Multiple newspaper columns and television specials this year have commemorated the year of 1968. It was a trouble-filled 12 months that included the Vietnam War, assassinations and urban riots. It was also the year that a Republican would be elected to a Missouri statewide office for the first time in 40 years.
As a second-year law student at Washington University in St. Louis, I was a participant and eyewitness to this political history. I spotted a small newspaper article announcing that New York Mayor John Lindsay was coming to St. Louis to campaign for a Republican candidate for Missouri attorney general. Several years earlier as a graduate student in New York, I had found Lindsay an attractive reform candidate and had done some neighborhood volunteer work for his campaign. He was a charismatic politician and now a leader in the Republican Party.
I called the campaign office to see if there were any student tickets available for the Lindsay dinner. There were none, but if I were to come down to the office they might be able to come up with something. That was a fateful decision (at least for me) by Stuart Murphy, then the executive director of the campaign, who gave me two tickets.
It was the first political campaign dinner I had ever attended. I don’t remember anything about Lindsay’s speech but I was tremendously impressed with the young attorney general candidate, Jack Danforth.
I spent the next three months volunteering for him, while neglecting my legal studies. No task was too inconsequential for me. Danforth attracted the attention of national leaders. I would ride on the bus with Nelson Rockefeller one week, and with Sen. Mark Hatfield of Oregon the next.
On election night, my wife Marilyn and I were invited to Jack and his wife Sally’s home for a quick dinner while watching the early returns. It was a small group — only a handful of us not family members.
Calls with election results were coming in and they brought good news. Jack Danforth had pulled off what no other Republican had accomplished for 40 years: getting elected statewide in Missouri.
He ran as a reformer and was able to attract a new and younger breed of public-spirited individuals to his office. I may have been the youngest at 26. Like Danforth, most of his appointees were in their 30s. The Jefferson City media affectionately referred to us as Danforth’s “kiddie corps.”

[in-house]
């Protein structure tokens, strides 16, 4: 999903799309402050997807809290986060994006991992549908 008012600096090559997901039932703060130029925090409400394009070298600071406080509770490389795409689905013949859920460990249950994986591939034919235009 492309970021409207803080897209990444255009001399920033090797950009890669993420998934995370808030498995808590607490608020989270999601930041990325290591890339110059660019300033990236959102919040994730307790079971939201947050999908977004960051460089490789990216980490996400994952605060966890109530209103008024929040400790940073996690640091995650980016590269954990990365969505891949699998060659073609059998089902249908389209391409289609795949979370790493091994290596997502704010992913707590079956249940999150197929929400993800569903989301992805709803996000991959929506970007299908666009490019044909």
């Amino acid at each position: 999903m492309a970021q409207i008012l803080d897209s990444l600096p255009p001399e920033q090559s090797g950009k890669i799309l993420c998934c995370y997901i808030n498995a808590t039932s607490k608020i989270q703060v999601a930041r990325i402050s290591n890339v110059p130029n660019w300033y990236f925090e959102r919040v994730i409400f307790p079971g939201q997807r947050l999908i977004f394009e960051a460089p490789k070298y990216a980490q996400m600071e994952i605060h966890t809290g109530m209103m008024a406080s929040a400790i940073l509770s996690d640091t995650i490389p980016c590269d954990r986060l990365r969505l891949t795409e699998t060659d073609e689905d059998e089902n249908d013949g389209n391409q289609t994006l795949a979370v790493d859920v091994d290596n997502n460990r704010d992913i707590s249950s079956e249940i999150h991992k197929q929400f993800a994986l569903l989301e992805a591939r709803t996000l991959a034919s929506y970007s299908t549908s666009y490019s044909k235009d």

Looking back over the past 50 years, there is no question that Jack Danforth founded the modern-day Republican Party in Missouri. His office produced the first generation of that era’s elected Republican leaders, including John Ashcroft and Kit Bond, both of whom served as state auditors, governors and U.S. senators. Hal Lowenstein and I were elected to the Missouri House of Representatives. Lowenstein went on to serve as a judge on the state’s Western District appeals court, while I served 16 years as a member of Congress.
The night before Danforth was sworn in as attorney general for the first time, a dinner was held in his honor at the Ramada Inn in Jefferson City. One of the principal speakers was Bill McCalpin, a well-respected St. Louis attorney, who predicted that Danforth would within a few years be on the national ticket as the vice presidential nominee. The crowd roared its approval.
Danforth and America should have kept that rendezvous with destiny. He would have been one of our best presidents. Instead another destiny was fulfilled, from 50 years ago on the night of Nov. 5, 1968 when a young man began the process of restoring faith in our state government and ignited a political reformation that was eventually embraced by members of both political parties. Jack Danforth will be forever remembered for bringing integrity and decency to our politics. May his legacy live on in these trying times.
Tom Coleman is a former U.S. Representative and assistant attorney general of Missouri.